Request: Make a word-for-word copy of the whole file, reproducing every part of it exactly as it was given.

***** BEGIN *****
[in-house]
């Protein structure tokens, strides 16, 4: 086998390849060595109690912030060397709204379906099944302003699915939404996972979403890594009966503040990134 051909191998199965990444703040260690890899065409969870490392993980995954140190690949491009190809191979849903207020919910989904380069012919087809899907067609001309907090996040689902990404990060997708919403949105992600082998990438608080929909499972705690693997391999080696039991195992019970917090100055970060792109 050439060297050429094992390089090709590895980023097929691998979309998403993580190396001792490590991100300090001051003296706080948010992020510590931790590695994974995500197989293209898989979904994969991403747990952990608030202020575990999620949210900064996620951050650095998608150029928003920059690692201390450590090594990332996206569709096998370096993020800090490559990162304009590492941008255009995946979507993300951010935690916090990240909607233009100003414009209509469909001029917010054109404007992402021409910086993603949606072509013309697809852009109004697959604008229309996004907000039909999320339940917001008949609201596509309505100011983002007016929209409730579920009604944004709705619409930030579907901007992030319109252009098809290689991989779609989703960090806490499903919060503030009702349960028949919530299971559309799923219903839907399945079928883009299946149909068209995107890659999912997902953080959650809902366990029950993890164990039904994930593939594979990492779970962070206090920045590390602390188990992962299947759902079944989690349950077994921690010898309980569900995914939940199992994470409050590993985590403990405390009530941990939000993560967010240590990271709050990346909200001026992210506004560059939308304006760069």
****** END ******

[in-house]
């Protein structure tokens, strides 16, 4: 086998390849060595109690912030060397709204379906099944302003699915939404996972979403890594009966503040990134 051909191998199965990444703040260690890899065409969870490392993980995954140190690949491009190809191979849903207020919910989904380069012919087809899907067609001309907090996040689902990404990060997708919403949105992600082998990438608080929909499972705690693997391999080696039991195992019970917090100055970060792109 050439060297050429094992390089090709590895980023097929691998979309998403993580190396001792490590991100300090001051003296706080948010992020510590931790590695994974995500197989293209898989979904994969991403747990952990608030202020575990999620949210900064996620951050650095998608150029928003920059690692201390450590090594990332996206569709096998370096993020800090490559990162304009590492941008255009995946979507993300951010935690916090990240909607233009100003414009209509469909001029917010054109404007992402021409910086993603949606072509013309697809852009109004697959604008229309996004907000039909999320339940917001008949609201596509309505100011983002007016929209409730579920009604944004709705619409930030579907901007992030319109252009098809290689991989779609989703960090806490499903919060503030009702349960028949919530299971559309799923219903839907399945079928883009299946149909068209995107890659999912997902953080959650809902366990029950993890164990039904994930593939594979990492779970962070206090920045590390602390188990992962299947759902079944989690349950077994921690010898309980569900995914939940199992994470409050590993985590403990405390009530941990939000993560967010240590990271709050990346909200001026992210506004560059939308304006760069």